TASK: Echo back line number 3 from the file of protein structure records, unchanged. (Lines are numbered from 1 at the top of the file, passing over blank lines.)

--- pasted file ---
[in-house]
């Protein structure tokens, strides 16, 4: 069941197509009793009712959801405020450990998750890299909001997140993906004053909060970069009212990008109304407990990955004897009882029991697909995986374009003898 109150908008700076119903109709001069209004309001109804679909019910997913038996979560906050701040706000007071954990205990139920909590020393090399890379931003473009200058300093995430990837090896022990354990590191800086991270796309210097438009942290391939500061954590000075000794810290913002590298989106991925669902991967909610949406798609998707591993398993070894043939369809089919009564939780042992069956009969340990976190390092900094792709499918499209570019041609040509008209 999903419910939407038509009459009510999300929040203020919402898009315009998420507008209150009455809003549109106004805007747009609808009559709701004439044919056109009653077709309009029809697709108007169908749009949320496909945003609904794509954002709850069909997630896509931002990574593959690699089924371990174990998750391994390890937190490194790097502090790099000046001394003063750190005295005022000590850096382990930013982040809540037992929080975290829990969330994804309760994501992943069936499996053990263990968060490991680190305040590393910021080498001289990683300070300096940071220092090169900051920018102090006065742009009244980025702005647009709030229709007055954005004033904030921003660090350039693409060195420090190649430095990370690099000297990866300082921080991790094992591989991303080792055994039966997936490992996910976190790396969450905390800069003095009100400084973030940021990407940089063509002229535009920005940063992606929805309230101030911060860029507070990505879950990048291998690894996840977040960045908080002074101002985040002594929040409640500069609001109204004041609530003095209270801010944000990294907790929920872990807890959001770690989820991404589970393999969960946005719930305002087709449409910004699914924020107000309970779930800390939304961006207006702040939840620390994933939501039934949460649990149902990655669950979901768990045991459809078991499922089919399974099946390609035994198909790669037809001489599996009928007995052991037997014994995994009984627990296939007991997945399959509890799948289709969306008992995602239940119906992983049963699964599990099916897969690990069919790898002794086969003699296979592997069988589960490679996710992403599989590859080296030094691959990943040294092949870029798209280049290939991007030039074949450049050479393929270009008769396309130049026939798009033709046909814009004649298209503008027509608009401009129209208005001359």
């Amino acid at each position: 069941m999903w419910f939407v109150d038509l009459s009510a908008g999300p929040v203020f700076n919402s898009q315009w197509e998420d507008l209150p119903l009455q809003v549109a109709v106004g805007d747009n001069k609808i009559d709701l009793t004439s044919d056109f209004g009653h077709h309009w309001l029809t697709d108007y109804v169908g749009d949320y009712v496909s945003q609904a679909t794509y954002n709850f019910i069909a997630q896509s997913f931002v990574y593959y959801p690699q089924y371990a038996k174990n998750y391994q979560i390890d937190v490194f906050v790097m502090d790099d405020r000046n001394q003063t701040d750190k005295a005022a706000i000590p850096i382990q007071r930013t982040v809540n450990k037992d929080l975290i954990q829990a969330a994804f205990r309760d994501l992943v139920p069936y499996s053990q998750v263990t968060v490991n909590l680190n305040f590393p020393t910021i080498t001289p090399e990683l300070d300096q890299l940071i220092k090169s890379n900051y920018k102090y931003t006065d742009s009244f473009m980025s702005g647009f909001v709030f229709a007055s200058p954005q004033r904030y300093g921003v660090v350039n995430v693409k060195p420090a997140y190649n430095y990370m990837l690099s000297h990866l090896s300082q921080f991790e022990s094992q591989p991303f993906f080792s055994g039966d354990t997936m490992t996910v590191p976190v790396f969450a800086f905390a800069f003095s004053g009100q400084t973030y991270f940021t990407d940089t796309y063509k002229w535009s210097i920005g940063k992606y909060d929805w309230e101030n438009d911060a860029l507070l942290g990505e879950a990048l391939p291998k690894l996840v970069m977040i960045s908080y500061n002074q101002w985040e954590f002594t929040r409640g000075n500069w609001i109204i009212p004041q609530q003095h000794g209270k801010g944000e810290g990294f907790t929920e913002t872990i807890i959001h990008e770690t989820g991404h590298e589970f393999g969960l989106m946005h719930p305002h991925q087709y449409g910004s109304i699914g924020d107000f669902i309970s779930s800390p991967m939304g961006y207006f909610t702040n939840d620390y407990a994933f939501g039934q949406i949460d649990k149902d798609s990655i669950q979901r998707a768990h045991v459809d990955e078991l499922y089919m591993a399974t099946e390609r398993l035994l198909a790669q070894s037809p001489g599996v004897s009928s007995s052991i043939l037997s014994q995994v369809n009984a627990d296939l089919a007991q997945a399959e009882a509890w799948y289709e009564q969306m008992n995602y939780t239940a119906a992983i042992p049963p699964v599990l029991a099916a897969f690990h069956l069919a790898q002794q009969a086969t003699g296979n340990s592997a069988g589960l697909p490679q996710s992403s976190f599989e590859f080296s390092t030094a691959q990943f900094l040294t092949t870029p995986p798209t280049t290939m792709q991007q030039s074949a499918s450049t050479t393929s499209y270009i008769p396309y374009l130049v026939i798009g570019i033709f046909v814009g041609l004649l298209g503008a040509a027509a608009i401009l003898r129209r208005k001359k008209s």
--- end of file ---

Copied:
């Amino acid at each position: 069941m999903w419910f939407v109150d038509l009459s009510a908008g999300p929040v203020f700076n919402s898009q315009w197509e998420d507008l209150p119903l009455q809003v549109a109709v106004g805007d747009n001069k609808i009559d709701l009793t004439s044919d056109f209004g009653h077709h309009w309001l029809t697709d108007y109804v169908g749009d949320y009712v496909s945003q609904a679909t794509y954002n709850f019910i069909a997630q896509s997913f931002v990574y593959y959801p690699q089924y371990a038996k174990n998750y391994q979560i390890d937190v490194f906050v790097m502090d790099d405020r000046n001394q003063t701040d750190k005295a005022a706000i000590p850096i382990q007071r930013t982040v809540n450990k037992d929080l975290i954990q829990a969330a994804f205990r309760d994501l992943v139920p069936y499996s053990q998750v263990t968060v490991n909590l680190n305040f590393p020393t910021i080498t001289p090399e990683l300070d300096q890299l940071i220092k090169s890379n900051y920018k102090y931003t006065d742009s009244f473009m980025s702005g647009f909001v709030f229709a007055s200058p954005q004033r904030y300093g921003v660090v350039n995430v693409k060195p420090a997140y190649n430095y990370m990837l690099s000297h990866l090896s300082q921080f991790e022990s094992q591989p991303f993906f080792s055994g039966d354990t997936m490992t996910v590191p976190v790396f969450a800086f905390a800069f003095s004053g009100q400084t973030y991270f940021t990407d940089t796309y063509k002229w535009s210097i920005g940063k992606y909060d929805w309230e101030n438009d911060a860029l507070l942290g990505e879950a990048l391939p291998k690894l996840v970069m977040i960045s908080y500061n002074q101002w985040e954590f002594t929040r409640g000075n500069w609001i109204i009212p004041q609530q003095h000794g209270k801010g944000e810290g990294f907790t929920e913002t872990i807890i959001h990008e770690t989820g991404h590298e589970f393999g969960l989106m946005h719930p305002h991925q087709y449409g910004s109304i699914g924020d107000f669902i309970s779930s800390p991967m939304g961006y207006f909610t702040n939840d620390y407990a994933f939501g039934q949406i949460d649990k149902d798609s990655i669950q979901r998707a768990h045991v459809d990955e078991l499922y089919m591993a399974t099946e390609r398993l035994l198909a790669q070894s037809p001489g599996v004897s009928s007995s052991i043939l037997s014994q995994v369809n009984a627990d296939l089919a007991q997945a399959e009882a509890w799948y289709e009564q969306m008992n995602y939780t239940a119906a992983i042992p049963p699964v599990l029991a099916a897969f690990h069956l069919a790898q002794q009969a086969t003699g296979n340990s592997a069988g589960l697909p490679q996710s992403s976190f599989e590859f080296s390092t030094a691959q990943f900094l040294t092949t870029p995986p798209t280049t290939m792709q991007q030039s074949a499918s450049t050479t393929s499209y270009i008769p396309y374009l130049v026939i798009g570019i033709f046909v814009g041609l004649l298209g503008a040509a027509a608009i401009l003898r129209r208005k001359k008209s």